To the chagrin of some, border fences and sporadic animosities have done little to alter the shared destiny of the people on both sides of the U.S.-Mexico border.
With two-thirds of the 2,000-mile border and nearly $12 billion a month in bilateral trade and deep social bonds, Texas' future has been hitched to Mexico's. Whether it's in stanching illegal immigration, calming gangland violence or opening energy industries to private investment -- Texans have a stake in who rules Mexico for the next six years.
"A growing Mexico would let Texas expand and benefit from trade even more," said Shannon O'Neil, an analyst with the U.S. Council on Foreign Relations. "A floundering Mexico limits any growth and could put Texas companies and workers' jobs in jeopardy."
"The ties between people, families, communities bring the two nations even closer," she said. "Stability, safety and prosperity on the Mexican side will help these binational families, the reverse hurts them."
In a generation, this country has become something of a global player -- evidenced by this week's gathering of world leaders at the G20 economic summit in Baja California. But it also remains widely impoverished, profoundly unjust and savagely violent.
Where they stand
Much of the cross-border relationship is set in stone -- especially by the North American Trade Agreement and by the Merida Initiative that is providing some $1.8 billion in aid for Mexico's anti-gangster fight. Those relations can be chipped but not shattered by official spats and citizen ire.
But the policies of the winner in the Mexican presidency on July 1 -- and the White House in November -- still can greatly influence events.
Presidential front-runner Enrique Pena Nieto -- by most polls miles ahead of rivals -- has vowed to tinker with but continue President Felipe Calderon's anti-crime crusade and free-market economic policies. Josefina Vazquez Mota, candidate of Calderon's conservative party, promises much the same.
All three viable candidates say that jolting the economy to provide more and better-paying jobs will sap both illegal immigration and criminal violence and prove to be Mexico's best gift to the United States and the world.
"We have to tend to our issues," said leftist Andres Manuel Lopez-Obrador, who is in second place in the polls. "For them to respect us outside, we need to resolve our problems."
"There has to be growth, there have to be jobs, there has to be well being," he said.
Lopez-Obrador proposes greater government involvement in the economy, with a New Deal type emphasis on helping the poor and a wide ranging anti-corruption drive. Vazquez favors a more hands off economic policy. Pena falls somewhere in the middle.
"Mexico today projects to the world an insecure, violent and impoverished country," Pena said in the June 10 debate. "It's incredible that, being neighbors of the first economic power in the world, Mexico has this poor economic performance."
He and his advisers in the Institutional Revolutionary Party, or PRI, say that allowing private investment in Mexico's state-owned petroleum and electricity monopolies offers the quickest way to provide that growth.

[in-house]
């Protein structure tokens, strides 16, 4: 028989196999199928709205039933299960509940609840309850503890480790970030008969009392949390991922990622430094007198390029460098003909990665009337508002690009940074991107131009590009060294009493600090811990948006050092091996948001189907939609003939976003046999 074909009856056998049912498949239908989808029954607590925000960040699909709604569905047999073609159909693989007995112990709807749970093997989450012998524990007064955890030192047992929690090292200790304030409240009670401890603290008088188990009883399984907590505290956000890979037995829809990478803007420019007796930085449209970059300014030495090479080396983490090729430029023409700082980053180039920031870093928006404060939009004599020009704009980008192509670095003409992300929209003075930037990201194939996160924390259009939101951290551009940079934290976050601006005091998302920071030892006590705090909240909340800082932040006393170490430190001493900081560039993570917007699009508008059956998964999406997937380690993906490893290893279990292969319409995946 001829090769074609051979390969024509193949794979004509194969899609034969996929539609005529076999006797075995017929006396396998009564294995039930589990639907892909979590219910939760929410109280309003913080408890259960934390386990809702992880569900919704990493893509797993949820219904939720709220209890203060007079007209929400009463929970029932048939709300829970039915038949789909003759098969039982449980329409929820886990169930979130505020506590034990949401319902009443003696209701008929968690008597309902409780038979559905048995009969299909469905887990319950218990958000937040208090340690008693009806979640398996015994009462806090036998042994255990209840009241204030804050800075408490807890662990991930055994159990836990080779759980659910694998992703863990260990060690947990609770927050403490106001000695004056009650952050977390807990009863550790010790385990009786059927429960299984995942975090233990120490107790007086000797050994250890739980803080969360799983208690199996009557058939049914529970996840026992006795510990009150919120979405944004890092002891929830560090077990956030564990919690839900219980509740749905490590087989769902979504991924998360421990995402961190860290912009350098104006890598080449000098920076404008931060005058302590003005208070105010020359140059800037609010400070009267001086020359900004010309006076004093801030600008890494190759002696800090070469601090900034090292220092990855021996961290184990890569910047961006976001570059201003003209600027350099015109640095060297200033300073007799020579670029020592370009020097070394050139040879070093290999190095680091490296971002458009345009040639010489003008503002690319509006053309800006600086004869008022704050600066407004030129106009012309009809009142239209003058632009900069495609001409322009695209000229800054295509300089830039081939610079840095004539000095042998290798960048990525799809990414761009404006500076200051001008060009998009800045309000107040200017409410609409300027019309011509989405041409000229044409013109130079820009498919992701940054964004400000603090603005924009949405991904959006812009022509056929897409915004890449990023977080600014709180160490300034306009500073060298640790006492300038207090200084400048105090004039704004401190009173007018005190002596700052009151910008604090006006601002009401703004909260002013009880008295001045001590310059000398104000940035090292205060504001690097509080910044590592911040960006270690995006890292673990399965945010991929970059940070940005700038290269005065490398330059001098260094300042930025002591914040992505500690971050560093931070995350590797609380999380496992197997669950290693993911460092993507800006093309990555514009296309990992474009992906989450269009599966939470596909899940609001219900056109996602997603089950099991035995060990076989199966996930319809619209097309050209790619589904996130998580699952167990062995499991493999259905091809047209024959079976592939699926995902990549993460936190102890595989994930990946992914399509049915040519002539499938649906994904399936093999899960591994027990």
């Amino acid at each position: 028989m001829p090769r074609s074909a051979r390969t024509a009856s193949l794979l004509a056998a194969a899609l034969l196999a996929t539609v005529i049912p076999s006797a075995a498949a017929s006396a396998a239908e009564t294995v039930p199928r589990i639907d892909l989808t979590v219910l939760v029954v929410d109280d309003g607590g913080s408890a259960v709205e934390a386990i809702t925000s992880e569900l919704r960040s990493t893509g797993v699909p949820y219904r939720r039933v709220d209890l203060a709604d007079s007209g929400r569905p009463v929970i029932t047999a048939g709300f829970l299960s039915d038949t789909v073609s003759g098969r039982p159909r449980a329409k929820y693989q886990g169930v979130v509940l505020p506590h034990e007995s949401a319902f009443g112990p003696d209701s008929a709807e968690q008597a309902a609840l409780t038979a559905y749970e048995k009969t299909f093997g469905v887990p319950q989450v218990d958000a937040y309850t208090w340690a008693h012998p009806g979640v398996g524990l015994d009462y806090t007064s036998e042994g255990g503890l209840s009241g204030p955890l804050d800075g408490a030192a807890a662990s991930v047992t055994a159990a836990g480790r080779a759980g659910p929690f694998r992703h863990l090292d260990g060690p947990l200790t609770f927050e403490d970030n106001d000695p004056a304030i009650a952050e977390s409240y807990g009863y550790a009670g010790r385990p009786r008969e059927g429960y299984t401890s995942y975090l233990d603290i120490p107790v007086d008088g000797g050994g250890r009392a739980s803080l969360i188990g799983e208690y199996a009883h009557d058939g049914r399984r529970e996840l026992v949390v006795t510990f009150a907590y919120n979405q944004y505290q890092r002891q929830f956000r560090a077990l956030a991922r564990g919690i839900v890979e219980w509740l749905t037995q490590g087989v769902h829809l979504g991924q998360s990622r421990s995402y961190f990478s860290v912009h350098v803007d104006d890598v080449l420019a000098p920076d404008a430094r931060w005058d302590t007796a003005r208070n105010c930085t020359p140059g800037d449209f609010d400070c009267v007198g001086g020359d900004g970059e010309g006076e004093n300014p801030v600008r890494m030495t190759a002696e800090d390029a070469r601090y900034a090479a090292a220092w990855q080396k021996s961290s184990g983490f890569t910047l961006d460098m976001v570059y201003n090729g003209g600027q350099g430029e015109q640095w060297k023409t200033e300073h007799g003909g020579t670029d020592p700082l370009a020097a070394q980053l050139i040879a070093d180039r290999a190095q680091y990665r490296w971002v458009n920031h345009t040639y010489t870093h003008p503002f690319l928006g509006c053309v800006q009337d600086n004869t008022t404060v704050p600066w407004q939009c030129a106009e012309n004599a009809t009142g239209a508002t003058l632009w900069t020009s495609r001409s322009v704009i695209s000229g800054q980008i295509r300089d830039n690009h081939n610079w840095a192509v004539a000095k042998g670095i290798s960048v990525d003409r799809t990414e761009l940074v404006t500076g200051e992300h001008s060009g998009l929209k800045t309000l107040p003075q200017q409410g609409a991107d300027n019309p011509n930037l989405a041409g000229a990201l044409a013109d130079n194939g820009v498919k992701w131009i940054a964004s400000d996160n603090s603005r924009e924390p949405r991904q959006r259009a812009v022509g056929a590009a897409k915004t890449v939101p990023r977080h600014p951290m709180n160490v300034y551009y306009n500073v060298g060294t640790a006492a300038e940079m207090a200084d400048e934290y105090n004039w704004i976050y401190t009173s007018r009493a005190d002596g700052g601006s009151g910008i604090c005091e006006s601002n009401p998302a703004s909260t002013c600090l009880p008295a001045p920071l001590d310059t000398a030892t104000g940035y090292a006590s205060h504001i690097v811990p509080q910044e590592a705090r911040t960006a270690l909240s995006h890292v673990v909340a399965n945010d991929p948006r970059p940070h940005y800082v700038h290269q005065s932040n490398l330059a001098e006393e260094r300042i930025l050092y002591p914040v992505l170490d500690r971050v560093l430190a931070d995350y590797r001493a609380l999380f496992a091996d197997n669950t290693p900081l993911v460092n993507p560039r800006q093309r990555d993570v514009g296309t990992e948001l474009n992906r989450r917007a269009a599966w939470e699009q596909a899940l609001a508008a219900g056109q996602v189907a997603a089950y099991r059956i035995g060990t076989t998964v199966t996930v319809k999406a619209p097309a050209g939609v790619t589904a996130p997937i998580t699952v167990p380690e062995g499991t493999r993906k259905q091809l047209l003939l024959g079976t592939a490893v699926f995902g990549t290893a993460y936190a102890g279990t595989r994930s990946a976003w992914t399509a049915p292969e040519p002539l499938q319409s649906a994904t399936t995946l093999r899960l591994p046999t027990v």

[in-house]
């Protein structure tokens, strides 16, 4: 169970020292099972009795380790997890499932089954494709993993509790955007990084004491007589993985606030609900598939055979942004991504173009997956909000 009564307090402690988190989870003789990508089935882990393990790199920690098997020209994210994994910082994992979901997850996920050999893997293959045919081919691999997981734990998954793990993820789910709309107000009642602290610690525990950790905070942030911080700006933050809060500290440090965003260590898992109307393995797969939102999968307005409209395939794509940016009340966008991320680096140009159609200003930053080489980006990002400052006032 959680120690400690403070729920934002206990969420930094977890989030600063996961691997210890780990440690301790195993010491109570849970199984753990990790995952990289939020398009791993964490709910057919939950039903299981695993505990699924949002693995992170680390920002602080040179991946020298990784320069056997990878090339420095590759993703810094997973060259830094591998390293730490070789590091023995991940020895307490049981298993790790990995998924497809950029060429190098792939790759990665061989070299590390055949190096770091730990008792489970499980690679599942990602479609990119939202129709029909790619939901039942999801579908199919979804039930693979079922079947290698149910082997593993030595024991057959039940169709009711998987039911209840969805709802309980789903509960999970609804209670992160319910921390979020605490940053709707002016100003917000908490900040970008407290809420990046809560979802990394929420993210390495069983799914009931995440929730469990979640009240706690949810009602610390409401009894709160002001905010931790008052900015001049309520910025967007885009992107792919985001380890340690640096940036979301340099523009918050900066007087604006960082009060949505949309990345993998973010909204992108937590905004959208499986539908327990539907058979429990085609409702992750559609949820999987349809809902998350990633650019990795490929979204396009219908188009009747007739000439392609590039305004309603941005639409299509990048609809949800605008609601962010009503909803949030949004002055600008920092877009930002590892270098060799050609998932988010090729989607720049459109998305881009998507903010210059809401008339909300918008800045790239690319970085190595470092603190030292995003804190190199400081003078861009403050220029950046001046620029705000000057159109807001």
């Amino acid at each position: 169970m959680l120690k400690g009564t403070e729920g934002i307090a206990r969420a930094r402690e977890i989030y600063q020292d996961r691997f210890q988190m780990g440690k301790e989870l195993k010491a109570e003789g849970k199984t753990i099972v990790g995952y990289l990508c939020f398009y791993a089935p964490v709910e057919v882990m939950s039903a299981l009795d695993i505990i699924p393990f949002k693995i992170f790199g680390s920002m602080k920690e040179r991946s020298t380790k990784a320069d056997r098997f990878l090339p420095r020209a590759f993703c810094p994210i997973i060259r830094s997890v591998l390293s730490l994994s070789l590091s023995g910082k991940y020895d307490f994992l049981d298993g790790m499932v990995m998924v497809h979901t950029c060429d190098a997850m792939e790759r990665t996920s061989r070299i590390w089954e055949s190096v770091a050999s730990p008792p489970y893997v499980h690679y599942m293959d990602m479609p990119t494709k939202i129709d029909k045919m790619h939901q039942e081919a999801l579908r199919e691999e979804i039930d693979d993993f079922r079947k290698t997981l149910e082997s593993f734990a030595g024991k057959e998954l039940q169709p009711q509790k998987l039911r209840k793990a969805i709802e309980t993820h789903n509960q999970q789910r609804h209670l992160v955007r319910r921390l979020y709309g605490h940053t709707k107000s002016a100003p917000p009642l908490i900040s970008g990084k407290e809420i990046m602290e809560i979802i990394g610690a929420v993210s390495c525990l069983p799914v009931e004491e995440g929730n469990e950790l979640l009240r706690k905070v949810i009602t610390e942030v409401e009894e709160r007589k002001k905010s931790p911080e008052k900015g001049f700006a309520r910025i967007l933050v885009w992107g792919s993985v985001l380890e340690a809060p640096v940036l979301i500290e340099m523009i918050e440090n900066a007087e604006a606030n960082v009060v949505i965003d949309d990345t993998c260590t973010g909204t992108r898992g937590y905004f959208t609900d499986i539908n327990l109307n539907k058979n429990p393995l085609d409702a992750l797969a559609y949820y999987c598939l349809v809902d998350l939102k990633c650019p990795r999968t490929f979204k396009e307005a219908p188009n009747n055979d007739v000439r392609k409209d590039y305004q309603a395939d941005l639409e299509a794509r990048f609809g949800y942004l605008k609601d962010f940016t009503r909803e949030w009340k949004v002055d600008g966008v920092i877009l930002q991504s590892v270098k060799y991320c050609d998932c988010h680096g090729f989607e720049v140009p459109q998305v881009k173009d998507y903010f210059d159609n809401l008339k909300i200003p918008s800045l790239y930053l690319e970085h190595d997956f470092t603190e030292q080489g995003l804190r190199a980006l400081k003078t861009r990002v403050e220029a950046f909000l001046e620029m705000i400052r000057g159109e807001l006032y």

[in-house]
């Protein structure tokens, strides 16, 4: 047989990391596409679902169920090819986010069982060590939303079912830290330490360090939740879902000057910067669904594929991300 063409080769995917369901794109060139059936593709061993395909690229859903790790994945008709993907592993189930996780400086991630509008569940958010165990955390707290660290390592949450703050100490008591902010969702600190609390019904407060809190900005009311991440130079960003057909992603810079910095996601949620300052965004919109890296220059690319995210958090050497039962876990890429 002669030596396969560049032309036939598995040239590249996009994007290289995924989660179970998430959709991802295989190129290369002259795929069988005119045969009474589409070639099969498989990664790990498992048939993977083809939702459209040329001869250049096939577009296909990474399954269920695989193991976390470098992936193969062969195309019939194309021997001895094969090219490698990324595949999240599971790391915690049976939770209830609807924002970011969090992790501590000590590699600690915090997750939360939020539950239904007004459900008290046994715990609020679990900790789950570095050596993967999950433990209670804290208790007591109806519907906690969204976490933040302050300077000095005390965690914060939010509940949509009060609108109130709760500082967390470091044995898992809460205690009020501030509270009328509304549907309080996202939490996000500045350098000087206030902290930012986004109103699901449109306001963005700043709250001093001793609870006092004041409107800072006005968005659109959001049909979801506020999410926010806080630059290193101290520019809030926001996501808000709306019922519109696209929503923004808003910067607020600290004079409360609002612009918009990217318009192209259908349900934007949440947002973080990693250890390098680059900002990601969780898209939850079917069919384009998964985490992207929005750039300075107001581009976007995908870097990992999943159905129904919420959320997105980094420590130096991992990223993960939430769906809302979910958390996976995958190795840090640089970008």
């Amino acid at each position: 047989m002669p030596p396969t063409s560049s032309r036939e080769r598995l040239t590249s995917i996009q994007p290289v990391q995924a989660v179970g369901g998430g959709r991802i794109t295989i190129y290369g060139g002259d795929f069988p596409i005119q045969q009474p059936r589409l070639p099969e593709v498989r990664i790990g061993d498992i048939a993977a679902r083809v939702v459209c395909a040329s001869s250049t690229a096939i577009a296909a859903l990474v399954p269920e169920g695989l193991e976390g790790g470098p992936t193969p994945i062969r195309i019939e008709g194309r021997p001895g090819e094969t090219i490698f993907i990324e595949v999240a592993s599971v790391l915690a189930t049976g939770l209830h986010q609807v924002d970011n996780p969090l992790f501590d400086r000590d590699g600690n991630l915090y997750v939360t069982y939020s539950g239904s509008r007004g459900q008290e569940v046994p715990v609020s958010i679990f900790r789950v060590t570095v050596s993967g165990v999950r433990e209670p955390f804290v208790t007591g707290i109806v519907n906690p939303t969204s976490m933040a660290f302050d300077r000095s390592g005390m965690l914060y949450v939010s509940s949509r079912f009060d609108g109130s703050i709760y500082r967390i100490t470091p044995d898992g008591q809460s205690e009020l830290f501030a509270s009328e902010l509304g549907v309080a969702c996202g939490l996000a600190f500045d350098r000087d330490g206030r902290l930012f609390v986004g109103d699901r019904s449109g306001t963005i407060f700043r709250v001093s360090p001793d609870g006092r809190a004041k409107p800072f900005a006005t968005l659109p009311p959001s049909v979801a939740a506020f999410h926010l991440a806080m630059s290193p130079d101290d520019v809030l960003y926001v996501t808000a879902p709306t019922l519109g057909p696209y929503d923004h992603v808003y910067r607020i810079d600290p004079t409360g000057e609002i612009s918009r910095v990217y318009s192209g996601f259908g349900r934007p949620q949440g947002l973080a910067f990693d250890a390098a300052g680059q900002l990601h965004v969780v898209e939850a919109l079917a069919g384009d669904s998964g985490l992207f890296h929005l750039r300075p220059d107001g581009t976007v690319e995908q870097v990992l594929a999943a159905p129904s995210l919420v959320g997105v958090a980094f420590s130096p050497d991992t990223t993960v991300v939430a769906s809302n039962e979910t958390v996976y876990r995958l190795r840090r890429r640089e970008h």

"The main objective of the reform is to have real development and growth," said Emilio Lozoya, Pena's international affairs coordinator. "We are doing it for our own good. But it will dramatically impact the bilateral relationship."
Pena's planners hope to change the constitution to permit such investment, something his party's legislators scuttled when Calderon and others tried to do the same four years ago. Success will hinge upon the PRI winning majorities in Congress, something polls suggest quite possible, and bringing along members of Calderon's party.
"There seems to be a willingness between the two parties for a meaningful reform," said Duncan Wood, an energy and political analyst in Mexico City.
He and others suggest some energy reforms could be passed by a new Congress in September before Calderon leaves office.
Shale gas development
Allowing foreign investment in the oil fields, which were nationalized in 1938 and remain the exclusive fief of Petroleos Mexicanos, or Pemex, will be especially touchy. Planners also hope to allow private participation in refineries and distribution channels like gas stations.
Lopez Obrador and his supporters, as well as left-leaning or nationalistic members of Pena's PRI, firmly oppose any change to Pemex's control.
Pemex delivers nearly all its profit directly to Mexico's treasury, providing nearly 40 percent of public funds and leaving the company little for exploration and investment. Reforms would lighten that financial burden, planners say, but require raising taxes elsewhere to make up the difference.
"It's not going to be easy," economist Francisco Suarez-Davila, deputy director of a leading PRI think tank, said of transforming Pemex. "But we have to open it up."
Pena aides believe its more likely they could get quick congressional approval for private investment in developing Mexico's shale gas fields, most of which lie just below the South Texas border. They argue that shale gas is not included in the congressionally mandated national ownership of oil.
"You just have to look north to see the potential," Lozoya said, referring to the shale gas boom, which some have argued will make the United States energy self-sufficient.
"Obviously we are going to develop that with private capital," he said. "It's a huge opportunity on both sides of the border."
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